Upstream Threats to a New IPCA Announced at COP15
To protect critical habitats from upstream effects, area-based conservation should proceed at the watershed level, argues Lo Stevenson.
As negotiations draw to a close at the United Nations Biodiversity Conference, conservationists and Indigenous groups continue advocating for stronger protection of inland freshwater habitats. Wetlands, which support 40% of the planets remaining biodiversity, are declining faster than any other ecosystem. As the Canadian government implement its pledges to support new Indigenous Protected and Conserved Areas, watershed-level strategies are important to ensuring the protection of freshwater habitats. Protection at the watershed level is necessary to protect habitats from upstream threats, such as dams, mining waste, and transportation infrastructure.
The circumstances of one species illustrates the importance of watershed-level conservation in Canada. Lake sturgeon, the ancient and long-lived bottom-dwelling fish known to western science as Acipenser fulvescens, was added to the International Union for Conservation of Nature’s (IUCN) Endangered Species List this year, after previously being designated as Least Concern. The scale of this reclassification suggests that the status of the species may have been misunderstood in recent decades. According to the IUCN, the main threats to sturgeon are habitat fragmentation—such as dams—which impede sturgeons’ migrations; pollution from industrial development such as mines; and historic overharvesting by commercial fishers. Sturgeon populations have been slow to recover from historic exploitation because of their uniquely long lifecycle. They are also extremely long-lived: sturgeon can live up to 150 years, although this seems to be exceedingly rare at present. The lake sturgeon’s slow recovery, in the face of ongoing loss of habitat and habitat degradation, merits extra caution in environmental decision making.
The Hudson and James Bay watershed sturgeon population is the least disturbed in the species’ range, which stretches from the shores of the Hudson Bay to the Appalachian Mountain range. Protecting the waters which drain into the Hudson and James Bays, therefore, is critical to protecting this last relatively healthy population of a species which is critically endangered and extinct elsewhere in its range.
Sturgeon is also a species of special importance to Indigenous communities who have lived in and cared for the Hudson and James Bay watersheds for millennia. In the summer of 2022, Neskantaga First Nation, whose traditional territories include the Attawapiskat River, launched its sturgeon stewardship initiative, Namekaa Gaagige. The program’s Anishinaabemowin name translates to “many sturgeon forever” and reflects the species’ long history of special importance to the Nation. With the support of federal funding, Neskantaga youth and elders conducted their first annual sturgeon population and habitat survey, mobilizing both Neskantaga traditions and western science to monitor the health of the sturgeon. The Attawapiskat River stands to be heavily impacted by Ontario’s goals to develop roads and mining in the Ring of Fire.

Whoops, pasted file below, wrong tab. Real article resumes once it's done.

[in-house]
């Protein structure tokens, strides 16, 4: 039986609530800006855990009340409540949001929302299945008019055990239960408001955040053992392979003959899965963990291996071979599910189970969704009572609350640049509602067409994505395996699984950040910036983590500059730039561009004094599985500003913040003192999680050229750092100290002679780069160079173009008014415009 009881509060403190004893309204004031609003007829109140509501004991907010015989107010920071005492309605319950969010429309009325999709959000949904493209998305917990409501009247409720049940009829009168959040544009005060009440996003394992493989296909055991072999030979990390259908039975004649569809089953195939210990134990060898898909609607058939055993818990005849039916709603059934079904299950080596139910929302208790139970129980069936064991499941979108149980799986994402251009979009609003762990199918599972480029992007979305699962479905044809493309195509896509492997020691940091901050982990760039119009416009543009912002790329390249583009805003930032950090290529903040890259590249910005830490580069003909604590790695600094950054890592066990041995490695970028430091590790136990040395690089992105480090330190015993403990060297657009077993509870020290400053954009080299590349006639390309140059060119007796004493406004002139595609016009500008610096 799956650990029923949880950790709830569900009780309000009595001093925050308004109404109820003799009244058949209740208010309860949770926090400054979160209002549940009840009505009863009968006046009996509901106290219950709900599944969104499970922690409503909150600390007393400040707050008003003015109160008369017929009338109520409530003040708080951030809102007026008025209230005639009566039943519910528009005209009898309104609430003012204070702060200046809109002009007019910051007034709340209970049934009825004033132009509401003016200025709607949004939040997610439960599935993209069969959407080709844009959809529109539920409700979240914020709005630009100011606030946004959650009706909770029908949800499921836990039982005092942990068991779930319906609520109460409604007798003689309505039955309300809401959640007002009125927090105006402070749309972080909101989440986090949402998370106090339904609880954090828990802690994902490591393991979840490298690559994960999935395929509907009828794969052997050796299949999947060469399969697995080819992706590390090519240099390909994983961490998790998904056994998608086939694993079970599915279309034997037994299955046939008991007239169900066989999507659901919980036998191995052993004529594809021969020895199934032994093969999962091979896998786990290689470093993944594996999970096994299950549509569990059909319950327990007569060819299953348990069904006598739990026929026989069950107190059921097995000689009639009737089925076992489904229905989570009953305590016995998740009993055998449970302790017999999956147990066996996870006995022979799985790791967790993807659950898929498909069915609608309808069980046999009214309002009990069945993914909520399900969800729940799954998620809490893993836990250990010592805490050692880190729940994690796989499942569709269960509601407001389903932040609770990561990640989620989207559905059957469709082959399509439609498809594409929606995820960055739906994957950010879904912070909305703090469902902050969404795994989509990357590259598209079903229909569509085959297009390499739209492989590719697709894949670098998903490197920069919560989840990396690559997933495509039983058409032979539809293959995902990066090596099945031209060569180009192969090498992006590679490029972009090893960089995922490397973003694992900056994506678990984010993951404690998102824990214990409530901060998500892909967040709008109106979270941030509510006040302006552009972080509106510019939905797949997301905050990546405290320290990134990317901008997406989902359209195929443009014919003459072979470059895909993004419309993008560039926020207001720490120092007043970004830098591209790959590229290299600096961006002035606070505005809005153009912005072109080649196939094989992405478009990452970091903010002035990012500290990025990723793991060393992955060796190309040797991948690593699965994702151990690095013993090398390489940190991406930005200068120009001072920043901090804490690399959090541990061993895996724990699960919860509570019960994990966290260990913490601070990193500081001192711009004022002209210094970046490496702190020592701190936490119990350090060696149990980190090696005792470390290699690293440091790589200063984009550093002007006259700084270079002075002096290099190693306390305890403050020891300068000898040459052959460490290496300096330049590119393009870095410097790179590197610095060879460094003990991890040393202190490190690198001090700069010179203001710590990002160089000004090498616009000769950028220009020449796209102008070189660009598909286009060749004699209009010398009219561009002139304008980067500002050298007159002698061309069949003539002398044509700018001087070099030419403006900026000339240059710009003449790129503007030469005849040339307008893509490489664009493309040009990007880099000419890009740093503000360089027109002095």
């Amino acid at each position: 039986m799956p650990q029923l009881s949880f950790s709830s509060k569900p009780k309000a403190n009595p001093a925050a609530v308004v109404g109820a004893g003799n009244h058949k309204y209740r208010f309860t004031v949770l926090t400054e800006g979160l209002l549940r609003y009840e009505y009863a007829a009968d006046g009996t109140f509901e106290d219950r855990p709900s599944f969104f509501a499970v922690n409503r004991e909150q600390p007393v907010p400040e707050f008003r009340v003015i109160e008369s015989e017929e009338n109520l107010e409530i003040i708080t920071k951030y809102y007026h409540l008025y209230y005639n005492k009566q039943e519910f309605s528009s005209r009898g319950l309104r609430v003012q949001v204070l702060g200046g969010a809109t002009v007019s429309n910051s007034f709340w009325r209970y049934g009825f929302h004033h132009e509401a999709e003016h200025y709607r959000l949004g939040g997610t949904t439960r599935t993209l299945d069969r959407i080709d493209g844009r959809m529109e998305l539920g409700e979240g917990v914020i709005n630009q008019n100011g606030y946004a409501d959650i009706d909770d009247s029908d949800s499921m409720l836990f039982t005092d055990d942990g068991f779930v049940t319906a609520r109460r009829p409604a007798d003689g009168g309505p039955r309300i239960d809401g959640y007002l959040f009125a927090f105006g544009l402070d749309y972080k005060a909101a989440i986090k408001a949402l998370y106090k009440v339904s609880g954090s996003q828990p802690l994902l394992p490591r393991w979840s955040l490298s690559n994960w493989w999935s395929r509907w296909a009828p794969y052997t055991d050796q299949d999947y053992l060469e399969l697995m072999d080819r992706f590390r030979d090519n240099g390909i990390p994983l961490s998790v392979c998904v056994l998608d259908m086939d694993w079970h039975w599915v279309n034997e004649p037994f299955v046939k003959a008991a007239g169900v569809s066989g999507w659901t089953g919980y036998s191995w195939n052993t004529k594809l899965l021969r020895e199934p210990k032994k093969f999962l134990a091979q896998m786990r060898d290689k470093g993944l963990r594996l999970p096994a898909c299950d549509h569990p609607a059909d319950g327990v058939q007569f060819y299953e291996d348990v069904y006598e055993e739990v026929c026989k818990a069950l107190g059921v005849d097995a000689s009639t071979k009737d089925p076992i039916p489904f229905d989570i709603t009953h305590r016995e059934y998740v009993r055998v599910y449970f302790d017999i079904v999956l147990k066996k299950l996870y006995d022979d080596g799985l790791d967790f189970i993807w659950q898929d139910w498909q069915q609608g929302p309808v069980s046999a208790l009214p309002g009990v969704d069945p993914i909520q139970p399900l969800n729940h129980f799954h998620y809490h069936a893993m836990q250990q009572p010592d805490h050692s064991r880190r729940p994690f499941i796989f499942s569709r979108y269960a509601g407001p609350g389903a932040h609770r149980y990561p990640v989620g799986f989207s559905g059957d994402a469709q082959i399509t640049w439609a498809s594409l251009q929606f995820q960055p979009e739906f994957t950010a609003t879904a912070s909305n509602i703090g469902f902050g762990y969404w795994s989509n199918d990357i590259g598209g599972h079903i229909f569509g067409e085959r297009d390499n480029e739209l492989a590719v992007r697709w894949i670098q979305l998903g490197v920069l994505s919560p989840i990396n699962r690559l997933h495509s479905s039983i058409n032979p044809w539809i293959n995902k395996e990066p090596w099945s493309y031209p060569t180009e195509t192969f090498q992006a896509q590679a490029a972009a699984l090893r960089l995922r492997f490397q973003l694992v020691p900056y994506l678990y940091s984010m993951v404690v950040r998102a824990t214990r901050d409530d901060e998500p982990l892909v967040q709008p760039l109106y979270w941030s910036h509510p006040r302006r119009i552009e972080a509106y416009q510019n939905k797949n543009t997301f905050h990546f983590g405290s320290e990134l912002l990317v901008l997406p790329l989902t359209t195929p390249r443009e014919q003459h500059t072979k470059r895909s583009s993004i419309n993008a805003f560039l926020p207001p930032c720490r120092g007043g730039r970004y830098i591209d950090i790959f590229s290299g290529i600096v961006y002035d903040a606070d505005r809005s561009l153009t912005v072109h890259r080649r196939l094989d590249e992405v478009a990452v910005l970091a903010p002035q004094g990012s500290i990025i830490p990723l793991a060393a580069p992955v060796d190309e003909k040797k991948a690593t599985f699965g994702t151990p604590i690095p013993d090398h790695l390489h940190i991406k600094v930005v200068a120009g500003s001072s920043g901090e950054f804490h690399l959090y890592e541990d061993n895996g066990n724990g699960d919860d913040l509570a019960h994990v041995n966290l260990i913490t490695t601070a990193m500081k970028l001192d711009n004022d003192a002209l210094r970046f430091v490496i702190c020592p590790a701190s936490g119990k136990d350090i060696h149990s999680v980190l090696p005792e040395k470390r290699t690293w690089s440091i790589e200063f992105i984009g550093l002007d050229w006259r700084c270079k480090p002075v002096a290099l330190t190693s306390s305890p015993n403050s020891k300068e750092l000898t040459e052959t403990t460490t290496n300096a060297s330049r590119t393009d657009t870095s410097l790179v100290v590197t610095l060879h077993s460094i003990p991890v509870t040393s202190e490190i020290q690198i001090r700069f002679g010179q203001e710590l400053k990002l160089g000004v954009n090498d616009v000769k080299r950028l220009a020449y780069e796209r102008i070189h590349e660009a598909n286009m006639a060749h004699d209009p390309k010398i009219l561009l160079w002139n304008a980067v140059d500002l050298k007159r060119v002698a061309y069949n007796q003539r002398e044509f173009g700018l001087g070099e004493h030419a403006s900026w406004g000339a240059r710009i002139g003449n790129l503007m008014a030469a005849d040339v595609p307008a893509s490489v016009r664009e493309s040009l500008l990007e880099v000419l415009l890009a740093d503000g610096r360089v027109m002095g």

Downstream from the proposed mining and road developments is the Omushkego Cree IPCA, one of the four major IPCA projects which will benefit from $800M of pledged federal funds. At a panel on First Nations-led conservation and stewardship of marine areas at the Indigenous Leadership Initiative’s Indigenous Village at the UN Biodiversity Conference on December 10, Vern Cheechoo of the Mushkegowuk Council reported that the region creates an estimated $700 billion annually in ecosystem services. The coast and waters of the IPCA are home to endangered polar bears, beluga whales, and millions of nesting birds.
Protection from upstream threats will be critical to the protection of the lands and waters of the Omushkego Cree IPCA. The wetlands of the James Bay and Hudson Bay lowlands, which drain slowly into rivers and finally into the northern seas, are as important to the health of the IPCA as they are to the health of the Attawapiskat River sturgeon, and the Indigenous people who harvest and steward them. If Canada’s pledges to support new IPCAs results in watershed-level protection from the cumulative effects of upstream threats, it may just be that Canada’s goal of protecting 30% of its lands and waters by 2030 will actually help it maintain the biodiversity of its richest ecosystems. If not, these pledges may turn out to be nothing more than another set of empty promises.
Lo Stevenson is a JD Candidate at Osgoode Hall Law School in Toronto, Ontario, with a background in environmental science and an interest in Indigenous rights law.
Photo by Matteo Badini